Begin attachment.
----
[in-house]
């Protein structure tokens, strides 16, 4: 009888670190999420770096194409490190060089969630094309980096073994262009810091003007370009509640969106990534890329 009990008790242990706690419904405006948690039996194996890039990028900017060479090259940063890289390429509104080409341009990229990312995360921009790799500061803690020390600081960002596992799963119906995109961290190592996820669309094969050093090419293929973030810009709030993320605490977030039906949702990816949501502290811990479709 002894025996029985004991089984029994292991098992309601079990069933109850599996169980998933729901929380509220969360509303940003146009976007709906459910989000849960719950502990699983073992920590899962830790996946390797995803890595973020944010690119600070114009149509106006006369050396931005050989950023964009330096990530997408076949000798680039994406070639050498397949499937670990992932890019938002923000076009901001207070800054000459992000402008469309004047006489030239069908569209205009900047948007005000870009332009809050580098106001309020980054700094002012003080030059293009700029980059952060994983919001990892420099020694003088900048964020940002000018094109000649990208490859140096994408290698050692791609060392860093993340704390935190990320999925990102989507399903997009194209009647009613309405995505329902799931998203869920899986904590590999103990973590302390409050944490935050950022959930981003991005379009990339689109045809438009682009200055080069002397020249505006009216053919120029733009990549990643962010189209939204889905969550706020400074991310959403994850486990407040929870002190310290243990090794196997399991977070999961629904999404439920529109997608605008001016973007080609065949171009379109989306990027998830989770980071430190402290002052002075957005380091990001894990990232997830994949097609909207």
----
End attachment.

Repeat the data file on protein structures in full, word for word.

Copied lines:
[in-house]
């Protein structure tokens, strides 16, 4: 009888670190999420770096194409490190060089969630094309980096073994262009810091003007370009509640969106990534890329 009990008790242990706690419904405006948690039996194996890039990028900017060479090259940063890289390429509104080409341009990229990312995360921009790799500061803690020390600081960002596992799963119906995109961290190592996820669309094969050093090419293929973030810009709030993320605490977030039906949702990816949501502290811990479709 002894025996029985004991089984029994292991098992309601079990069933109850599996169980998933729901929380509220969360509303940003146009976007709906459910989000849960719950502990699983073992920590899962830790996946390797995803890595973020944010690119600070114009149509106006006369050396931005050989950023964009330096990530997408076949000798680039994406070639050498397949499937670990992932890019938002923000076009901001207070800054000459992000402008469309004047006489030239069908569209205009900047948007005000870009332009809050580098106001309020980054700094002012003080030059293009700029980059952060994983919001990892420099020694003088900048964020940002000018094109000649990208490859140096994408290698050692791609060392860093993340704390935190990320999925990102989507399903997009194209009647009613309405995505329902799931998203869920899986904590590999103990973590302390409050944490935050950022959930981003991005379009990339689109045809438009682009200055080069002397020249505006009216053919120029733009990549990643962010189209939204889905969550706020400074991310959403994850486990407040929870002190310290243990090794196997399991977070999961629904999404439920529109997608605008001016973007080609065949171009379109989306990027998830989770980071430190402290002052002075957005380091990001894990990232997830994949097609909207």